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Maybe One Day by Melissa Kantor

Maybe One Day - Melissa Kantor

It’s a relatively quick read with maybe one or two moments that I felt authentic rather than not prompted out of me given the subject matter. Overall, though I was waiting for that moment where I would stop asking ‘is this where I cry now?’ Going into it I knew there would be some sad moments, but I kept waiting for That Moment. But that’s fine, despite that waiting, the narrator is not hard to like, and her story easy to connect with.

The backdrop of them as dancers and them as more sisters than best friends made it perfectly clear: Zoe’s not just some bystander. The addition too of that romantic development for her made things even better because clearly: even with all the sads happening, life goes on. While you could argue that things stopped at the point of them finding out what’s wrong (and for a long while that’s what seemed to be happening,) the good thing is while it seemed that way, it’s really not the case. Things were still happening, and people and perception of the same shifting … despite what they all wanted, needed even.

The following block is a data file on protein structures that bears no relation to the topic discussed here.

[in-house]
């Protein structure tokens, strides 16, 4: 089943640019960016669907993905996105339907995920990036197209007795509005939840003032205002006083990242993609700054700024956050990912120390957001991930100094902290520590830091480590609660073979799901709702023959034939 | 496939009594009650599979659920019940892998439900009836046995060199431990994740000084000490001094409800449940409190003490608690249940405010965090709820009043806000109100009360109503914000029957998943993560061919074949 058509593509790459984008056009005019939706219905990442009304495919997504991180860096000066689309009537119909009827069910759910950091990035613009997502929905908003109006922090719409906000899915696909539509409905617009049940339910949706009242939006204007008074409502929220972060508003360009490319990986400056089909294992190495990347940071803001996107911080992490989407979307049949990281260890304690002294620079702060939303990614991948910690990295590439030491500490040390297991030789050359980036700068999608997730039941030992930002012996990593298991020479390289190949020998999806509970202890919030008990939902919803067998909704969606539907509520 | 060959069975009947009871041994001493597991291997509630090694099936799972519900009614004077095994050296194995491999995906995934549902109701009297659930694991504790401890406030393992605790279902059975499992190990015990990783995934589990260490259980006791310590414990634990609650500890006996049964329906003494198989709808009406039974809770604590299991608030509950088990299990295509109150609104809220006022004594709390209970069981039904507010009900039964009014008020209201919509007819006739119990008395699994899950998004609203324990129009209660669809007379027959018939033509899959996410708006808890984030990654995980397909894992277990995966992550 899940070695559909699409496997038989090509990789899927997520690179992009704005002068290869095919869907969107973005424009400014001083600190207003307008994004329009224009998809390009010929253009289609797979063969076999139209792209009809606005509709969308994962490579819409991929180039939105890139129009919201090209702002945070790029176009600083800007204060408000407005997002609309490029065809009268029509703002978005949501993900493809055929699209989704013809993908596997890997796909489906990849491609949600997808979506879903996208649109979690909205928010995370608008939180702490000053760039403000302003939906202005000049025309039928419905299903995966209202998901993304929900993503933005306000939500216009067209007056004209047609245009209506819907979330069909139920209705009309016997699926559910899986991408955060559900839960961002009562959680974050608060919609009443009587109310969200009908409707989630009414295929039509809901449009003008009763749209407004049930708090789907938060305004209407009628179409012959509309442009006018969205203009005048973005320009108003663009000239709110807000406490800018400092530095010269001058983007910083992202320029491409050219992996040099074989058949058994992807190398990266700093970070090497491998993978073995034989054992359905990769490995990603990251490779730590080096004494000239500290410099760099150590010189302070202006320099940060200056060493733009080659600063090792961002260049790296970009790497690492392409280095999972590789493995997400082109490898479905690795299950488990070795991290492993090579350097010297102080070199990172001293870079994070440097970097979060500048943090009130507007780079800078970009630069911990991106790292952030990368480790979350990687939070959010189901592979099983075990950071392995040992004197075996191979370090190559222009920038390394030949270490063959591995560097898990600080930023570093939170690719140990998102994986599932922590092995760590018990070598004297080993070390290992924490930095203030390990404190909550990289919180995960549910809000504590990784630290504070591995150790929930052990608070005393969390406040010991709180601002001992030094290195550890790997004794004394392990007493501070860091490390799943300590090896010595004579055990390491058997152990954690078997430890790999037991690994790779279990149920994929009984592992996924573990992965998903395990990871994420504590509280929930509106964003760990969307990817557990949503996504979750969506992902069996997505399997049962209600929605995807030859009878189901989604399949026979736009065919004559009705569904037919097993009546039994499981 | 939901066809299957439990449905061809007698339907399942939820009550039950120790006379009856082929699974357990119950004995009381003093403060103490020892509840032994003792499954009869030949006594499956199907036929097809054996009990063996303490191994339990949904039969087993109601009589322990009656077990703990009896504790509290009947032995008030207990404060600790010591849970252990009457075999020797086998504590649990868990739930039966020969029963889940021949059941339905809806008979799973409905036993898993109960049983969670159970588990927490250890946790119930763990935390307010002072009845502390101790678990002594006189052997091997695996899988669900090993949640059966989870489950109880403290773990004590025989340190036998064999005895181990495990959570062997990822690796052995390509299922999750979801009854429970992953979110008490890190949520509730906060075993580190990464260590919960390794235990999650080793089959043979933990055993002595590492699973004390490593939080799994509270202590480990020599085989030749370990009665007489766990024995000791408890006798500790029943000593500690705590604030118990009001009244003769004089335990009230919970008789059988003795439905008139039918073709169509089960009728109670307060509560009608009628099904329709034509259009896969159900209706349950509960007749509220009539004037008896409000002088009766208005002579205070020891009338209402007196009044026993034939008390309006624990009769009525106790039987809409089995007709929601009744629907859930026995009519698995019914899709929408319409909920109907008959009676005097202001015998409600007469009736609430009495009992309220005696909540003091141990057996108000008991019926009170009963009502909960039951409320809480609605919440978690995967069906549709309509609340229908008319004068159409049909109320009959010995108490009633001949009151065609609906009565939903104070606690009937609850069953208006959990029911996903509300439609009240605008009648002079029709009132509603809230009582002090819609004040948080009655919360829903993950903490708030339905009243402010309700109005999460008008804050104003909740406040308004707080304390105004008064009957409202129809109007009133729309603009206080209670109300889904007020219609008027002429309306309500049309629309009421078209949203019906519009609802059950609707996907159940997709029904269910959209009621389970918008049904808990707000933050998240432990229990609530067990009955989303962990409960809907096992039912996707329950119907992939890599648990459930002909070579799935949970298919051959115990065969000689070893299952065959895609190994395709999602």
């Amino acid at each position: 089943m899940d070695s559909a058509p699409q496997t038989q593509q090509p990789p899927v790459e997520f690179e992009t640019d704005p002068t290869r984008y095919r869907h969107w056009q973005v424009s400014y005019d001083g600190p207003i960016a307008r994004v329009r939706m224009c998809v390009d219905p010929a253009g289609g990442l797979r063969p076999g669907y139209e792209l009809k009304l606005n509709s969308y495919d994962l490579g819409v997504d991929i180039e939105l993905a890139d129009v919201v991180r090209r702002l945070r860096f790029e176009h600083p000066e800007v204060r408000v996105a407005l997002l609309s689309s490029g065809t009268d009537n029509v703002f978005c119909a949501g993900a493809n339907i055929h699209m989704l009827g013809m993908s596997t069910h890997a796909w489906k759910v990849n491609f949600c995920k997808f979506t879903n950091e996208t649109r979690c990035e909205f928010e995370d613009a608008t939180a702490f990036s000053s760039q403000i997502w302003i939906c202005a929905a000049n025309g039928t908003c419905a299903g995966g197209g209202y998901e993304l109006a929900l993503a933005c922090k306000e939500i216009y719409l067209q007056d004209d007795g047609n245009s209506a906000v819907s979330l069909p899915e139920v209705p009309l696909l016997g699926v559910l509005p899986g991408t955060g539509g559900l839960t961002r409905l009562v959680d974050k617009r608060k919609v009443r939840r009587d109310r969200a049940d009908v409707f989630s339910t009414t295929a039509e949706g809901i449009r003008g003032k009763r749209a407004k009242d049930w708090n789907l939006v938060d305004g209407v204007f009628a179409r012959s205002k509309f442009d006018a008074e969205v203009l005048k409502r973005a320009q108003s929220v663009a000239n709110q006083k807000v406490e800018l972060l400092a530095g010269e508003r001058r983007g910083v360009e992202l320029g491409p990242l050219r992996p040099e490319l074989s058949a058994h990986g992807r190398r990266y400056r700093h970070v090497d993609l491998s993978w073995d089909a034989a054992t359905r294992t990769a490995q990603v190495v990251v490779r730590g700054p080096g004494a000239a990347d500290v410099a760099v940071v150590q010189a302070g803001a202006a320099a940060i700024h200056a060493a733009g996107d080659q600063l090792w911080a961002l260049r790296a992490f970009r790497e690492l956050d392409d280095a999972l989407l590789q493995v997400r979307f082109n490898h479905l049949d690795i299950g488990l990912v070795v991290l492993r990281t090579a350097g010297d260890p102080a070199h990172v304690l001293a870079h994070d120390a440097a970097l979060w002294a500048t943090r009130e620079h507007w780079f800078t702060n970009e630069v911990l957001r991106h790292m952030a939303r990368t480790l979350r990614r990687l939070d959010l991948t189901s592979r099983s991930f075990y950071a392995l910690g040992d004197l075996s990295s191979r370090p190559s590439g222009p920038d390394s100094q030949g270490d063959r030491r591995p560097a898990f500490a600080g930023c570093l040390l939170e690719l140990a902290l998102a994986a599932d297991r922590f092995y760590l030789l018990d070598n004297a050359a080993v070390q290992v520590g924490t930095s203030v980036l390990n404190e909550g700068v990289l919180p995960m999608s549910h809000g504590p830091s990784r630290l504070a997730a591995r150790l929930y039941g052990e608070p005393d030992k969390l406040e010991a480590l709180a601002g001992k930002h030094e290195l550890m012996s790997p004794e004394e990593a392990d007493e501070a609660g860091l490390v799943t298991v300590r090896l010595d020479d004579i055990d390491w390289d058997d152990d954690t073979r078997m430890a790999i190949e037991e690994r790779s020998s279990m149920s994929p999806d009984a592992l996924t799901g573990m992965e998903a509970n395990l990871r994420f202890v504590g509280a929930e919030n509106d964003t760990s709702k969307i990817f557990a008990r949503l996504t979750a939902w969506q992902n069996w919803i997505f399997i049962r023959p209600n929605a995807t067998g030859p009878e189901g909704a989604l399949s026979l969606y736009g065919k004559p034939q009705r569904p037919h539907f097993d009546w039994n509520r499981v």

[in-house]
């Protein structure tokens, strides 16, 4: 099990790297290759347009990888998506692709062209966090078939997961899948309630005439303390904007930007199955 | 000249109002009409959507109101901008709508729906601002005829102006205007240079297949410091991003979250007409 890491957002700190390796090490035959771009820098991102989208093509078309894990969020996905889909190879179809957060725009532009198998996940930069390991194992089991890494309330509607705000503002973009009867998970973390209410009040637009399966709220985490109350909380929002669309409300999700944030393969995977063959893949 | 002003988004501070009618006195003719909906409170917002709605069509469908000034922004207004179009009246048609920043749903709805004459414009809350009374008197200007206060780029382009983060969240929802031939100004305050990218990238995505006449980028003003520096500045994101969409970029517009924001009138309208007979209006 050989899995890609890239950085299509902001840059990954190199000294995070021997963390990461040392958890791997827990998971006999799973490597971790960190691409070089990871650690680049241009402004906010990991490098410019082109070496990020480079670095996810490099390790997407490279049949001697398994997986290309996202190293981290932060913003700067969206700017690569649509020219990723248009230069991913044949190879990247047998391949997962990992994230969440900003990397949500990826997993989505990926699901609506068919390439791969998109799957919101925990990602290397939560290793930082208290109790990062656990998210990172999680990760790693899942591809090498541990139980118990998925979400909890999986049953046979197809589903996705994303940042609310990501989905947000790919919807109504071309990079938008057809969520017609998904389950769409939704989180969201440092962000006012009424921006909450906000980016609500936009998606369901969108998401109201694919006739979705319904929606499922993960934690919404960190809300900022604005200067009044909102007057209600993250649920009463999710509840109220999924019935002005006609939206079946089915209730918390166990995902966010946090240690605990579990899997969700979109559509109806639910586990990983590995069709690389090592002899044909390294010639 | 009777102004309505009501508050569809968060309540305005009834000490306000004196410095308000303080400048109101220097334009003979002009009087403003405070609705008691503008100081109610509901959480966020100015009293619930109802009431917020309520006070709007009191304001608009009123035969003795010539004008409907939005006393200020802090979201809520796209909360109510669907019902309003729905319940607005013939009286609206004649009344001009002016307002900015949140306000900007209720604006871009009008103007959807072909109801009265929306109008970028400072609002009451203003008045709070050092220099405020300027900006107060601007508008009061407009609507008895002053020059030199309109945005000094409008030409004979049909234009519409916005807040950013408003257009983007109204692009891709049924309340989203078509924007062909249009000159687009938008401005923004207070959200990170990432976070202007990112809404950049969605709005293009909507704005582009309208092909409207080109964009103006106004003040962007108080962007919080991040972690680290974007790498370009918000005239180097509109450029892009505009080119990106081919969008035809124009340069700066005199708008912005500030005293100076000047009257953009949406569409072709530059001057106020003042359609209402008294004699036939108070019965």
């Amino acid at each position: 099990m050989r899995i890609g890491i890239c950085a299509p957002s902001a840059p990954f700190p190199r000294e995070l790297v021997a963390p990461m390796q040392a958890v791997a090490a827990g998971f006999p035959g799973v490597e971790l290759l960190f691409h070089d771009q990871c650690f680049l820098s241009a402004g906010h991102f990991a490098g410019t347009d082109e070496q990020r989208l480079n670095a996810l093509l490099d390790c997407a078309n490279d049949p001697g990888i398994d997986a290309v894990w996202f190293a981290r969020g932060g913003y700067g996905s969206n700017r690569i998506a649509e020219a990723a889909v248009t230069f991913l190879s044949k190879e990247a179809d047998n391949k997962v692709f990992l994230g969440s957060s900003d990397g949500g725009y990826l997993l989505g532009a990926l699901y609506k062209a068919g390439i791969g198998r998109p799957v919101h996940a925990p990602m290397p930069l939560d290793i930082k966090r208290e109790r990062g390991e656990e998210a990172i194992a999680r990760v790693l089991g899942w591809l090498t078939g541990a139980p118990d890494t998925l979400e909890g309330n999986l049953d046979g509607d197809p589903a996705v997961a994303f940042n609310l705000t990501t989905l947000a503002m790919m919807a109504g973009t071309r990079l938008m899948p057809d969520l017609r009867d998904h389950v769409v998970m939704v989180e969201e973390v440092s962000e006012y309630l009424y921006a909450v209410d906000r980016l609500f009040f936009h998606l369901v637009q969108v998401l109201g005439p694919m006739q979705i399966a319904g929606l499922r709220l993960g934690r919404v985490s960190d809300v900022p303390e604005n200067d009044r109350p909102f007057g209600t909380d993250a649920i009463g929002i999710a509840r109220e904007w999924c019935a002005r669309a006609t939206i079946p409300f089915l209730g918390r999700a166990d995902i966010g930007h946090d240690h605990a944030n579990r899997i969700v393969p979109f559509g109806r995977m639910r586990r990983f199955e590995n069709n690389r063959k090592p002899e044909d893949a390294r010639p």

The new discoveries for her: that what she wanted and what’s meant doesn’t always line up; that she’s not just Liv’s best friend; that certain others could form part of her life in the most unexpected ways. It’s all realistically depicted and not over the top; in fact, that shared history between them had everything else that followed feel most authentic:

It’s their friendship that felt most real; that there’s up’s and down’s linking the two; there’s an extension of self for the two of them in the other, and I just loved that. Yet, it’s not just that they’re an extension of each other either; because there’s growth that’s basically forced to happen. Separated as they are, Zoe learns exactly what being Zoe means (the Funny one? the Nice one? Undecided? Committed or Complicated?) There’s all those facets tot her that’s explored, and I also liked that. Except of course I kept waiting for that moment: where I’d stopped thinking ‘Stop teaching me things, and just tell me the story. Now, the romance was at best predictable, and the developments because of it likewise; still… that the book isn’t just about that One Thing makes the addition of that love connection a good one.

Thank you, Edelweiss!